Gigantic, Deadly Asteroid Will Zip Past Earth Soon: Watch Live

If 2011 UL21, a mountain-sized object hurtling through space at 93,000 kilometers per hour, hit Earth, things could get dicey.

It won’t, astronomers say — but it will come closer to it than any other celestial projectile in the past 125 years. And it will put on a live show you can watch on the internet or even with a decent telescope.

2011 UL21 makes an official close pass of Earth once every three years. That’s when it orbits within 1.3 astronomical units of the Sun — the criteria for a “near-Earth” asteroid. Near-earth asteroids zip past Earth at a cozy distance of 45,000,000 kilometers or closer.

In this case, much closer.

No chance of catastrophe

2011 UL21 will buzz the tower on June 28-29 at about 6.6 million km. It’s the closest approach the asteroid has made in over a century, according to NASA’s Jet Propulsion Laboratory.

Details about 2011 UL21's close pass, including dates, distance, and its size

Image: ESA


It’s a moot point because there’s zero chance a collision will occur, the European Space Agency (ESA) reassured, but 2011 UL21 would wreak mass destruction if it hit Earth. estimates 2011 UL21’s size to be 1.7-3.9 kilometers in diameter — about five times smaller than the space rock that killed the dinosaurs. First observed in 2011, it’s bigger than 99% of all known near-Earth asteroids.

If an asteroid were the size of a 20-story building, it would be just 3% as big as 2011 UL21. Still, it would rip into Earth with a force similar to today’s biggest nuclear bombs, completely destroying any major city it hit.

Such collision damage could spread to a continental or even planetary scale. For now, though, it will harmlessly delight stargazers by making a close, bright pass.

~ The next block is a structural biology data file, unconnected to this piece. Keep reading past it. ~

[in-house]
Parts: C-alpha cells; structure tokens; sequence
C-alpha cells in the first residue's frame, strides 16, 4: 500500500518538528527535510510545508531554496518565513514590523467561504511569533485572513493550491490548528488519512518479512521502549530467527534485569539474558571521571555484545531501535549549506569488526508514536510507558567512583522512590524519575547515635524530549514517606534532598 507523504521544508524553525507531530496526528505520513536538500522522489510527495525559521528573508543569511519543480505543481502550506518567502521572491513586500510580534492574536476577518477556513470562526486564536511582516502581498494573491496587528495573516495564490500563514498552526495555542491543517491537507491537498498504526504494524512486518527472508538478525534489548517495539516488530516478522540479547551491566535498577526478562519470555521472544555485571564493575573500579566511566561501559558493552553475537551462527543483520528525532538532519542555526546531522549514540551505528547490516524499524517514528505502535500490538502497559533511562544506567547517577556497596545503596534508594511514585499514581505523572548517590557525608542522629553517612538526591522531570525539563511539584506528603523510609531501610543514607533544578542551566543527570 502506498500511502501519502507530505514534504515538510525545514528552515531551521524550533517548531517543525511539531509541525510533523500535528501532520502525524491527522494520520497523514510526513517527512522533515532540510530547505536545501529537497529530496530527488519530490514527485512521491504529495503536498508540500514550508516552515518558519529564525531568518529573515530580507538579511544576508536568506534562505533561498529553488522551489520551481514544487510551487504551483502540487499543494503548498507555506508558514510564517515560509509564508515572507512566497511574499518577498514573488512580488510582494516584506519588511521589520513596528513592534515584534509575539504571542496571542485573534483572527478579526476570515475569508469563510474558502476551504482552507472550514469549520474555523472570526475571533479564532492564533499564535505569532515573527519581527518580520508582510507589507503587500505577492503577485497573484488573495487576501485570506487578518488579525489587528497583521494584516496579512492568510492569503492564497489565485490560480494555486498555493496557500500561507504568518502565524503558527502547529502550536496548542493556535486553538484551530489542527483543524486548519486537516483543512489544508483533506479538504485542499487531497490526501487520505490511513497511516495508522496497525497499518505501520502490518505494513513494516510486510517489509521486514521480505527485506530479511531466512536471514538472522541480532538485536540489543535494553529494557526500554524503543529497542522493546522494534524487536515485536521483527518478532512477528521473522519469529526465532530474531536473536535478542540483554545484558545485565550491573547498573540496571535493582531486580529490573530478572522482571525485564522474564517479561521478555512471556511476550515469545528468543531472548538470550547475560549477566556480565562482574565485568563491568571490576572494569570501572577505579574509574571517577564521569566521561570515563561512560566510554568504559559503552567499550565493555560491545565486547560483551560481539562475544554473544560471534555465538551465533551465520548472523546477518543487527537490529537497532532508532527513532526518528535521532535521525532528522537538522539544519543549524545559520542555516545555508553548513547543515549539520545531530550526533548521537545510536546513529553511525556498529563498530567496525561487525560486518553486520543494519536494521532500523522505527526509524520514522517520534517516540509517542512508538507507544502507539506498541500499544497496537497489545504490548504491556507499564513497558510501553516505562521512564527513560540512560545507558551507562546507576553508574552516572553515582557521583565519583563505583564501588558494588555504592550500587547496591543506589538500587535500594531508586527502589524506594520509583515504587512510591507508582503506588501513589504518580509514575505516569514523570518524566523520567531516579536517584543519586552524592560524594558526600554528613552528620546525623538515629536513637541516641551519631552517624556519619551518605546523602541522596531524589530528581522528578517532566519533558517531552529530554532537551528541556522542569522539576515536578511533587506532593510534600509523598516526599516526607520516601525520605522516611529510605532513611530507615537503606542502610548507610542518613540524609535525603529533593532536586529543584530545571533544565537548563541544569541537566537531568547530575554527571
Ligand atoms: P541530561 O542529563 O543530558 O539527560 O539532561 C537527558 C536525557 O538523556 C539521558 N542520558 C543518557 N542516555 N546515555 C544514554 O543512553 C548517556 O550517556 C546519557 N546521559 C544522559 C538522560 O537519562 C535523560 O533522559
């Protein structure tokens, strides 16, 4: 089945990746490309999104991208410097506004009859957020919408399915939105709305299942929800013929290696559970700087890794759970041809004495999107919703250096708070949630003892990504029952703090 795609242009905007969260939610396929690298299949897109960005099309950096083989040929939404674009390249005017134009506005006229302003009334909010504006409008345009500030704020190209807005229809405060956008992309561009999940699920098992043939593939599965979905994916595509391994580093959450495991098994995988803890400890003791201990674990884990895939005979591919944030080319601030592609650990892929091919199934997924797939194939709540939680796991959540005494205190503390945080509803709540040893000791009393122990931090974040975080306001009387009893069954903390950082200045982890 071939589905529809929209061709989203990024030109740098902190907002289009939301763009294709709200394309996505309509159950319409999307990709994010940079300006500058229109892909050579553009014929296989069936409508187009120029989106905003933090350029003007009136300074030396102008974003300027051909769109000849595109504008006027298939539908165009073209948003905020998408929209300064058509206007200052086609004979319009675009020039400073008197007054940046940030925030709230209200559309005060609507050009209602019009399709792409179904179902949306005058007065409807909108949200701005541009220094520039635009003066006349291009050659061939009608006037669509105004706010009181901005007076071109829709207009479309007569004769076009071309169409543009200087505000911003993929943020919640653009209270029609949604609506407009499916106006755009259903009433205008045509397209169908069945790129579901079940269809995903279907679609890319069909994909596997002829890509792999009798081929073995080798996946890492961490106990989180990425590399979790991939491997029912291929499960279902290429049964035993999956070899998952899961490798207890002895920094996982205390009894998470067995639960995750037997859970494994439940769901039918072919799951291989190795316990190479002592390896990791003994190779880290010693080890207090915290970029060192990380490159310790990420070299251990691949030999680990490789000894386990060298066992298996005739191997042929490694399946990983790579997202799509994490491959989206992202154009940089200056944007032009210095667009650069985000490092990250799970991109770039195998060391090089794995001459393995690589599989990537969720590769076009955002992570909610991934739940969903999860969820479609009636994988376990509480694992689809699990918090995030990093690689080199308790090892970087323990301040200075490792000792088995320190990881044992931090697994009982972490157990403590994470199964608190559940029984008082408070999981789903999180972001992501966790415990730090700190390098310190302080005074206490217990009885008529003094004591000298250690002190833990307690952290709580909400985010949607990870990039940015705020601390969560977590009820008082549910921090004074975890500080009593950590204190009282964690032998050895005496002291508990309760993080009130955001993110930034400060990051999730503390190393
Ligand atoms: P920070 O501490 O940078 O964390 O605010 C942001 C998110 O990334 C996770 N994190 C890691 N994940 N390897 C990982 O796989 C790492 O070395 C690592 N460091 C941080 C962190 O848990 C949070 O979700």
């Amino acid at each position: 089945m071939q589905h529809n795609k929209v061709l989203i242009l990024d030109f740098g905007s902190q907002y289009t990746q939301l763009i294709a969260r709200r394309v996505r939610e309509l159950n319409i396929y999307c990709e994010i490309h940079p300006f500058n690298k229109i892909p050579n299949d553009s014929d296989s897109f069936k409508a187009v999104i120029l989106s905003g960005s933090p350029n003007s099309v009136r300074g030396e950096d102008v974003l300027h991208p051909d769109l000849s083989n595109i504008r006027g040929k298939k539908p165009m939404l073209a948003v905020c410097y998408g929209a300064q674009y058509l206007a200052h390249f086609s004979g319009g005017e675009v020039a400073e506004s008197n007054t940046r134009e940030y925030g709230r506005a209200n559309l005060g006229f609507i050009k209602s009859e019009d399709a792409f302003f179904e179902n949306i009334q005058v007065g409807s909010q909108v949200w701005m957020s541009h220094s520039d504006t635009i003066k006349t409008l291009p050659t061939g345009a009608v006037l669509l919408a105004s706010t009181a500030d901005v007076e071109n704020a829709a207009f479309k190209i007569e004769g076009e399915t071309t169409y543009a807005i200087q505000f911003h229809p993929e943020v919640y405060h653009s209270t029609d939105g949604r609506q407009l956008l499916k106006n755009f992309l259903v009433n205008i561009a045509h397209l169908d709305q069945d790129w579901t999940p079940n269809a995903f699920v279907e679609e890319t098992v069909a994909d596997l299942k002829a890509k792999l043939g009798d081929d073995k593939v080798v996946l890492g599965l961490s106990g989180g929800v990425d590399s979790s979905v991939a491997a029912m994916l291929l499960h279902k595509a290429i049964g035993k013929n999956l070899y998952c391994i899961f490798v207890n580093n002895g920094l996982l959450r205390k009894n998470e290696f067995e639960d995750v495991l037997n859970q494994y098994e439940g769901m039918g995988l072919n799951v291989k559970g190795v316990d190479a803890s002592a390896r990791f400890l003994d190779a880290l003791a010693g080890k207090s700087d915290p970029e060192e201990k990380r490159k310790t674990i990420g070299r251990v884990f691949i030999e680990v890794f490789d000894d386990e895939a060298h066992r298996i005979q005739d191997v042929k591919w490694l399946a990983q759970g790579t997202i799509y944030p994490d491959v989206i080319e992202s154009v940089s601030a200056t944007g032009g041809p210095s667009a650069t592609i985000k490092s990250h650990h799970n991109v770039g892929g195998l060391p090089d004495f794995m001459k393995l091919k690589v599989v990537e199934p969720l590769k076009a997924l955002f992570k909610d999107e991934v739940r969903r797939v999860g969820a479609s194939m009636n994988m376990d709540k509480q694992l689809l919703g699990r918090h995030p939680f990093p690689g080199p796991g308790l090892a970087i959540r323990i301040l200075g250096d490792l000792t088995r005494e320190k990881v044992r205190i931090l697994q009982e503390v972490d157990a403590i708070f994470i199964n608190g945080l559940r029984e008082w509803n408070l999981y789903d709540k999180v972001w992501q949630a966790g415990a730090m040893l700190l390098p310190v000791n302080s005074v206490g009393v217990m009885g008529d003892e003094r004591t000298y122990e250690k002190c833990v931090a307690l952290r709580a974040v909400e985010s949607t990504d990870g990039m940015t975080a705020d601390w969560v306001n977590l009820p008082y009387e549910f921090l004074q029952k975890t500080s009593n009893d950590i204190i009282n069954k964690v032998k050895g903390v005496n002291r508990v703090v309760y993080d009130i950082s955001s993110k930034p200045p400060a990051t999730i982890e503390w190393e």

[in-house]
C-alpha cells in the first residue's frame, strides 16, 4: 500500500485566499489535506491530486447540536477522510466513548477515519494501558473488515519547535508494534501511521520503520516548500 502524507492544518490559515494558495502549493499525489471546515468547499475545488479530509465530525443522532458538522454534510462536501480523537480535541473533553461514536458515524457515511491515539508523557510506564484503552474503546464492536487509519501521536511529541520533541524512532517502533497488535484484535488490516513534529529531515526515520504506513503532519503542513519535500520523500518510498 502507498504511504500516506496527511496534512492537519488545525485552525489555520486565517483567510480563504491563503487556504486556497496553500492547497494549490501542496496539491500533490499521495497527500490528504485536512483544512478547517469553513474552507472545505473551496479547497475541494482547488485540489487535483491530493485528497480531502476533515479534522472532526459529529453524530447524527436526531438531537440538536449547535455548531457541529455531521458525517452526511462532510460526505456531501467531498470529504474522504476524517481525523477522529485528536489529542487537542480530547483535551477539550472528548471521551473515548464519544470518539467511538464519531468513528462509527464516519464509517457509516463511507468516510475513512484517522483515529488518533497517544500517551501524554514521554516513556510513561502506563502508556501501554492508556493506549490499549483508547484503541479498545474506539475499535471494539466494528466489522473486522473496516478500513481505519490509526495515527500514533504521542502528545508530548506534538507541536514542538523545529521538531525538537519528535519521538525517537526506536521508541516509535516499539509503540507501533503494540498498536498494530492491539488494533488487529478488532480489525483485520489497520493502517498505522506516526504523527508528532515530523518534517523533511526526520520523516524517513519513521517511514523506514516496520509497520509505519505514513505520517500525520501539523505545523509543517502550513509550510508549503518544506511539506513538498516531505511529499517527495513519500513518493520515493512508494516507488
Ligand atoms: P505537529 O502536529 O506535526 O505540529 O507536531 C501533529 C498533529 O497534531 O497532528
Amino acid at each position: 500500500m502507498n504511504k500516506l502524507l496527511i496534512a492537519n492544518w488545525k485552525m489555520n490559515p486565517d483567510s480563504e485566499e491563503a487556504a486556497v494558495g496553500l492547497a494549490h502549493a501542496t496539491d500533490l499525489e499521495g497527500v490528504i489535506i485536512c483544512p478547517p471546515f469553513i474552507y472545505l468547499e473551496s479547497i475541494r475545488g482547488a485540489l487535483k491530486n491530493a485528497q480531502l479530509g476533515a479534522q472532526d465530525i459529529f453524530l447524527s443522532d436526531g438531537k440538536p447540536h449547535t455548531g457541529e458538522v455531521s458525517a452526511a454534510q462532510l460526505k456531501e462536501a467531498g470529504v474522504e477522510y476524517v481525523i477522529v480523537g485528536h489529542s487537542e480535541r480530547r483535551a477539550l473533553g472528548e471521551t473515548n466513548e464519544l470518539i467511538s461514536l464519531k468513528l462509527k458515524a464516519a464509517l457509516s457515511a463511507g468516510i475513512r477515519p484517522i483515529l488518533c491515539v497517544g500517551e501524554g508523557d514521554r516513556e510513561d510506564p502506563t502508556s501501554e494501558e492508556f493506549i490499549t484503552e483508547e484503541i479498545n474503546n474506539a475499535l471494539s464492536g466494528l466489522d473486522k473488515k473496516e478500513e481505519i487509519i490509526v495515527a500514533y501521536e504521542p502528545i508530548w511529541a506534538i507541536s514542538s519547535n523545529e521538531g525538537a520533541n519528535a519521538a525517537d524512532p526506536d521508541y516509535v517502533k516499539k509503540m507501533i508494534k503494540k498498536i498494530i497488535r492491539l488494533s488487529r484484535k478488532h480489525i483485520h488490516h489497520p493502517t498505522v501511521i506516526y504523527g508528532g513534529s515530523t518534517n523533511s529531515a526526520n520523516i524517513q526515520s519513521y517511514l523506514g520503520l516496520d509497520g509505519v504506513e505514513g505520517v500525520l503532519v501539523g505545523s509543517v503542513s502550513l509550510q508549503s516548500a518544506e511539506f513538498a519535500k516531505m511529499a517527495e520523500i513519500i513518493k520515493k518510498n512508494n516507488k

A livestream by the Virtual Telescope Project (VTP) will broadcast the asteroid’s hurtling progress once it starts approaching this Thursday, June 27. The feed will come from the Bellatrix Astronomical Observatory in Ceccano, Italy.

Surprise twin visitor

Armchair astronomers in the northern hemisphere with decent telescopes may be able to catch a glimpse of it during its brightest period, from June 28-29, according to LiveScience.

More alarmingly, its arrival will coincide with another massive near-Earth object that will pass — harmlessly — much closer but wasn’t discovered until just days ago.

2024 MK will cruise past Earth at about 290 km. The ESA spotted it on June 16, and its fly-by date is June 29. It is between 120m and 260m wide.

details about MK 2024

Image: ESA


“There is no risk of 2024 MK impacting Earth,” the ESA said. “However, an asteroid this size would cause considerable damage if it did, so its discovery just one week before it flies past our planet highlights the ongoing need to improve our ability to detect and monitor potentially hazardous near-Earth objects.”

Safe in a shooting gallery?

Coincidentally, the close-quarters celestial action all leads up to Asteroid Day on June 30. The UN-endorsed event commemorates the largest observed asteroid strike on record: the 1908 Tunguska Event, in which an airburst decimated a largely desolate Siberian region.

If it seems like the Earth is a sitting duck in the shooting gallery of space, well, so is everything else in space. But astronomers now think there’s very little chance an asteroid similar to 2011 UL21 will hit Earth for the next 1,000 years.

Then again, close calls are likely. Keep your eyes on the sky in 2029. That’s when Aphophis, an asteroid named after the Egyptian god of chaos, will visit next. It’s as big as the Empire State Building — and it will thread the needle between us and our orbiting satcom satellites.

Sam Anderson

Sam Anderson spent his 20s as an adventure rock climber, scampering throughout the western U.S., Mexico, and Thailand to scope out prime stone and great stories. Life on the road gradually transformed into a seat behind the keyboard, where he acted as a founding writer of the AllGear Digital Newsroom and earned 1,500+ bylines in four years on topics from pro rock climbing to slingshots and scientific breakthroughs.